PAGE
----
Creative Intelligence of Walt Disney

Creative Intelligence of Walt Disney
Creative intelligence comes in many different forms, with makers and masters leading the way. Walt Disney was both a maker and a master of visual/spatial intelligence. Our class and creativity experts have agreed that if something is creative then it has to be novel and of high quality. Walt Disney?s artwork and animation certainly were. For example, he produced the first full-length animated musical feature film and the first full-color television programming, among other things (?Walt??).
Walt Disney has been a huge part of my limited artistic life. I wish I had even a hundredth of his talent! But unfortunately I hate doing arts and crafts and have no talent or patience for them. So Walt Disney is not a model for what I want to do with my life. But I do enjoy art for entertainment, especially cartoons, and greatly admire Walt Disney for his creative genius. He not only created and drew Mickey Mouse, but he also did his voice. It amazes me how someone could be that good at art. Not only does his work have great aesthetic beauty but it also invokes great emotion too. In grade school I hated art class but any art projects that could possibly be influenced by his works were because I love his animation. My favorite movies were always Walt Disney Pictures, especially the animated ones. His animation seems so real it is almost like you can become a part of it. And because my family and I go to Walt Disney World every year I have grown up experiencing his works in real life and have enjoyed every minute of it. No matter how many times I see a work it is always as enjoyable as the first time I saw it, if not more so. I could never grow tired of a work by Walt Disney. I know I will enjoy his creations even when I am an old lady.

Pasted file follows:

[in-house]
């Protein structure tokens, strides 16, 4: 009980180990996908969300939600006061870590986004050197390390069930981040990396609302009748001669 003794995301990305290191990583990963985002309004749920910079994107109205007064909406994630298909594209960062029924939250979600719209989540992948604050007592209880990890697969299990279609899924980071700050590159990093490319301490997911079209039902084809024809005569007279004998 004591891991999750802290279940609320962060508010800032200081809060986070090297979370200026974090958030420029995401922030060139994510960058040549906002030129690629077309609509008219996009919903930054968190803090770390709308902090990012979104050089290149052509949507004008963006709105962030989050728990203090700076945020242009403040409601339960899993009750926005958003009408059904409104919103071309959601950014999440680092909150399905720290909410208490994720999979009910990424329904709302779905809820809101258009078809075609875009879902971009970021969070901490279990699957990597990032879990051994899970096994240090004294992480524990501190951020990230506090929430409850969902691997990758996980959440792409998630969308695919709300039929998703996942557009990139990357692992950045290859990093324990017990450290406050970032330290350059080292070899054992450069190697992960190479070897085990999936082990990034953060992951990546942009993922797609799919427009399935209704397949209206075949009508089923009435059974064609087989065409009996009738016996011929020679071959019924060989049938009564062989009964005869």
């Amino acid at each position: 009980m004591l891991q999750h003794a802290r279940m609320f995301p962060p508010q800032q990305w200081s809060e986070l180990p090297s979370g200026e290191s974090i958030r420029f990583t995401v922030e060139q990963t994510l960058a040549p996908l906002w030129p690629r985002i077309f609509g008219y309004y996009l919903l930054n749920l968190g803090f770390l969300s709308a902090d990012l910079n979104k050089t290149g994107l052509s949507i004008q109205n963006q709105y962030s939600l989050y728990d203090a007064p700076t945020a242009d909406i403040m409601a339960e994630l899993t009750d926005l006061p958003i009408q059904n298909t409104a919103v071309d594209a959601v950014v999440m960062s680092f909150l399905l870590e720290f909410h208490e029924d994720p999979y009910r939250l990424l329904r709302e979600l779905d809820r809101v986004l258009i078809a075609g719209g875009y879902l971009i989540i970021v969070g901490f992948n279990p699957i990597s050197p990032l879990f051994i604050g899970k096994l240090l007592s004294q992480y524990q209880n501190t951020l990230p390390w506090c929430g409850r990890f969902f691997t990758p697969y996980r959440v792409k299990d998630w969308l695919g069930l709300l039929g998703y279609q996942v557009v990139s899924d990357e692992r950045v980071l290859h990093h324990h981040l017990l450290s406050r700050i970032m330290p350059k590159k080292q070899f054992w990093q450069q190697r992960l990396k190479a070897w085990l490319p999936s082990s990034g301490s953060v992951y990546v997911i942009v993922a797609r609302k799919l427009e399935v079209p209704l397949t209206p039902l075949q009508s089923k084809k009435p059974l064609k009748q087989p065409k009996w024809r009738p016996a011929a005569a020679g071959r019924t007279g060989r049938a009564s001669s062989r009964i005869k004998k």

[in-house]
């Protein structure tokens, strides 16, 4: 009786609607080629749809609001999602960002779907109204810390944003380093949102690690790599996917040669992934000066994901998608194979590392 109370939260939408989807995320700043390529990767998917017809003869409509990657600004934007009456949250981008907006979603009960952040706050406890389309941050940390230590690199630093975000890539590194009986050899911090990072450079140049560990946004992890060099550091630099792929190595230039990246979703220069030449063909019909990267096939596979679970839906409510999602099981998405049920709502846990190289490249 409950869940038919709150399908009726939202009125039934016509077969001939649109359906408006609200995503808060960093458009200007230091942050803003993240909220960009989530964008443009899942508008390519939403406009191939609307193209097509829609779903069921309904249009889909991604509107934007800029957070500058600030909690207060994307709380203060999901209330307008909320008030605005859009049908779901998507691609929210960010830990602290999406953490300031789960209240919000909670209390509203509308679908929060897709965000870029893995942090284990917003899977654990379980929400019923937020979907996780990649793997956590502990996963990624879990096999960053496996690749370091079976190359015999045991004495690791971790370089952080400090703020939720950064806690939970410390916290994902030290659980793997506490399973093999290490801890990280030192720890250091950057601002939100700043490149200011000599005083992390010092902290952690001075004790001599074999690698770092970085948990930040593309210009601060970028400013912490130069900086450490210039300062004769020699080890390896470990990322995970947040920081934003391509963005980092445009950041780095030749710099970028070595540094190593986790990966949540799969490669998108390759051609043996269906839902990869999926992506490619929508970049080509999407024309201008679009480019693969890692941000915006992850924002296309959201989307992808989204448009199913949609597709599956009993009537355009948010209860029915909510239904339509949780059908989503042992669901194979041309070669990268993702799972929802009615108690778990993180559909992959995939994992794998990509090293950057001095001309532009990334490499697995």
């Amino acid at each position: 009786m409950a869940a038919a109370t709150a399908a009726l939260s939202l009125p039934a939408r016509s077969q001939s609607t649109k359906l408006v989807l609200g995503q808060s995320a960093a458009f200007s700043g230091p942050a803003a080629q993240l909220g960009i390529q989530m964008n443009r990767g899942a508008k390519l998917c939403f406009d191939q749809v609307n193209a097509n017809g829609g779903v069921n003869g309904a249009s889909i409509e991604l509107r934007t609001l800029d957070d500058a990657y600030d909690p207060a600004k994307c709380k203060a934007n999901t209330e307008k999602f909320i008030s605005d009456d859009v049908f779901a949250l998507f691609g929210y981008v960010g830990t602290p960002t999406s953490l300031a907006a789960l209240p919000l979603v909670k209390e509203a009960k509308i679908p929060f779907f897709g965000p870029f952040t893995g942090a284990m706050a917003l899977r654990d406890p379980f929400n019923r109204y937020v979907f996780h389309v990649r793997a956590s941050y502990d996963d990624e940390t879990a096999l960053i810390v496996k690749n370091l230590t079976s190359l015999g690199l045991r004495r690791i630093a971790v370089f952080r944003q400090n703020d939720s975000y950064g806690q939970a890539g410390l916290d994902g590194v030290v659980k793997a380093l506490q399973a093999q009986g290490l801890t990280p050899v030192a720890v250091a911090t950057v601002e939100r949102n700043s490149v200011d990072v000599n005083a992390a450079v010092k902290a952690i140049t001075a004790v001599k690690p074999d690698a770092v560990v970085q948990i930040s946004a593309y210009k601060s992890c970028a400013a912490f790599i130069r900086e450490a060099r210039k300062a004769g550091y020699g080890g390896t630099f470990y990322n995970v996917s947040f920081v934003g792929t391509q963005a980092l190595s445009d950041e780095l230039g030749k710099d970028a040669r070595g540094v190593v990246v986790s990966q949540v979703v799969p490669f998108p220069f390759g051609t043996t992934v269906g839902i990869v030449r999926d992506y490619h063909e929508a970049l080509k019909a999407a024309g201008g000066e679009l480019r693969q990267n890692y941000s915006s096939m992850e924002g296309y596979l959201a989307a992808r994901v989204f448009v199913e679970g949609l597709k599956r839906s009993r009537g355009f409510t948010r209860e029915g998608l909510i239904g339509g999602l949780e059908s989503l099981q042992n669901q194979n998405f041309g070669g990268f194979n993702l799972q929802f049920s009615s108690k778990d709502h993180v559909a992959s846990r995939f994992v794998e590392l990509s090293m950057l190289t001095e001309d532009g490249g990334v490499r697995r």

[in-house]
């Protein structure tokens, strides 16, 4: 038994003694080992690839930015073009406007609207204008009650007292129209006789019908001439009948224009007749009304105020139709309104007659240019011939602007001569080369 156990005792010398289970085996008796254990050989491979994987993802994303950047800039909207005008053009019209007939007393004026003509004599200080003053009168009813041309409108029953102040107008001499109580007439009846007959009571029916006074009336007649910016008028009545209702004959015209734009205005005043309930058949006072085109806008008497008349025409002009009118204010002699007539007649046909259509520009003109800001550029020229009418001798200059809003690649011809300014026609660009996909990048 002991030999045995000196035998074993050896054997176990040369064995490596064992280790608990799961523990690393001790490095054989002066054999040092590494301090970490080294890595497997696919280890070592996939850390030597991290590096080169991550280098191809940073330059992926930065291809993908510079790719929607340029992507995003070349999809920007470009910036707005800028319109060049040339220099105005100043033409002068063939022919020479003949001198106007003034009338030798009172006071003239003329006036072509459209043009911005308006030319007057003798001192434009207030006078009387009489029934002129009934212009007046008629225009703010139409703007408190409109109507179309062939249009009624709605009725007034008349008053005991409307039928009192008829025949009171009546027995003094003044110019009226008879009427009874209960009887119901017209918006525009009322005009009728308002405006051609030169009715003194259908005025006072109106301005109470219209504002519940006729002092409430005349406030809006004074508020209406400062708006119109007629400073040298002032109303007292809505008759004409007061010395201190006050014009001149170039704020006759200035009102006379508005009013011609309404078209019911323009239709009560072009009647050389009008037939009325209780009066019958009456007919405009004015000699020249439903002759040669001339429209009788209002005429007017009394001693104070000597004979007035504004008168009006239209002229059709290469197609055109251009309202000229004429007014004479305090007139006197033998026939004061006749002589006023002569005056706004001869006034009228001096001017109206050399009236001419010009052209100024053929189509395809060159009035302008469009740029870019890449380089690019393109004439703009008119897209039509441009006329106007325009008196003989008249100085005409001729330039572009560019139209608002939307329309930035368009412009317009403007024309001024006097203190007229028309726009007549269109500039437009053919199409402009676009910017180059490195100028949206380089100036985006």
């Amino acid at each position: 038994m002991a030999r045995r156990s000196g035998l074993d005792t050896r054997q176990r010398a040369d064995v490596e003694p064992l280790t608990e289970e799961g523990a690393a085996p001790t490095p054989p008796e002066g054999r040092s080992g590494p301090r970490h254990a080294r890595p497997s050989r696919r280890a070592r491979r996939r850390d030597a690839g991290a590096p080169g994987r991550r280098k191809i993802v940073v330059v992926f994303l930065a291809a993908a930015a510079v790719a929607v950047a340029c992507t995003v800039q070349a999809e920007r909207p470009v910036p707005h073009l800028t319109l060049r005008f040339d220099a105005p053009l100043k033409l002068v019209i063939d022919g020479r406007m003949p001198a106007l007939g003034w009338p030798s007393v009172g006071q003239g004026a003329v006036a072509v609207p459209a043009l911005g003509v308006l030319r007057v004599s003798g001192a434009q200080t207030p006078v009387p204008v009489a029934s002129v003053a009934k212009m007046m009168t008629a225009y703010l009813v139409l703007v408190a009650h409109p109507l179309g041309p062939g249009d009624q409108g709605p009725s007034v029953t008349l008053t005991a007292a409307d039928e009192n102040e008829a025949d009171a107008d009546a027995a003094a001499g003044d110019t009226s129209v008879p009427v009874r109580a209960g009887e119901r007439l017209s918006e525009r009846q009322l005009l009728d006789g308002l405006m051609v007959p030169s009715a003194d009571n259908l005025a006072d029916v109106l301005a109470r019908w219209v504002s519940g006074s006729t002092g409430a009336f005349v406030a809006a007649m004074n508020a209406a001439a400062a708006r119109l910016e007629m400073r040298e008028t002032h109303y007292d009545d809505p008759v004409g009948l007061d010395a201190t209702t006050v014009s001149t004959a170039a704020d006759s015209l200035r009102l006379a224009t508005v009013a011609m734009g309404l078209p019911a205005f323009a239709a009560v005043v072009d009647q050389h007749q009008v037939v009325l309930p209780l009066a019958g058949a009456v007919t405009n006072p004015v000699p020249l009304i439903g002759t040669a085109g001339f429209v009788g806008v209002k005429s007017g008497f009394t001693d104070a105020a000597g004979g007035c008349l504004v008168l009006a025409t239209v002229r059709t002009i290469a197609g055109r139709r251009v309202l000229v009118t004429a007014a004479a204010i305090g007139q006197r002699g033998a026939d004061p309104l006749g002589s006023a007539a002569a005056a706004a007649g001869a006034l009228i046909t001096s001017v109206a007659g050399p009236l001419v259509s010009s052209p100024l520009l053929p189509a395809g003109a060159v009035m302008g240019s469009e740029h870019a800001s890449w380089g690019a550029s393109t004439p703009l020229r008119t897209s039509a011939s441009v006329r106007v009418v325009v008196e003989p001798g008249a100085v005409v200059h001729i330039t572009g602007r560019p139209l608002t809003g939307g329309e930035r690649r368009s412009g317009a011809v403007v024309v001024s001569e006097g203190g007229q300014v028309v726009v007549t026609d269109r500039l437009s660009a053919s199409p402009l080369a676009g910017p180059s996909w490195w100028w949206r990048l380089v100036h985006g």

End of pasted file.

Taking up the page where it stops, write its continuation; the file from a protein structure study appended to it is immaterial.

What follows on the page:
Relation between the Child and the Adult Creator:

Walt Disney showed very early interests in art and drawing. By the age of seven Walt would sell his drawings and small sketches to his neighbors to make some extra money. One interesting story about his creativity that I come across every time I write a paper about Walt Disney is when Walt convinced his sister Ruth to help him paint the side of their house with tar. Walt would doodle pictures of animals and nature instead of doing school work. He studied drawing and photography at McKinley High School in Chicago and at the same time attended the Academy of Fine Arts at night to better his drawing ability. He joined the Red Cross during the First World War because he was too young to enlist. He became an ambulance driver and completely covered the ambulance in his cartoons (?Walt??).

Relation between the Creator and Others: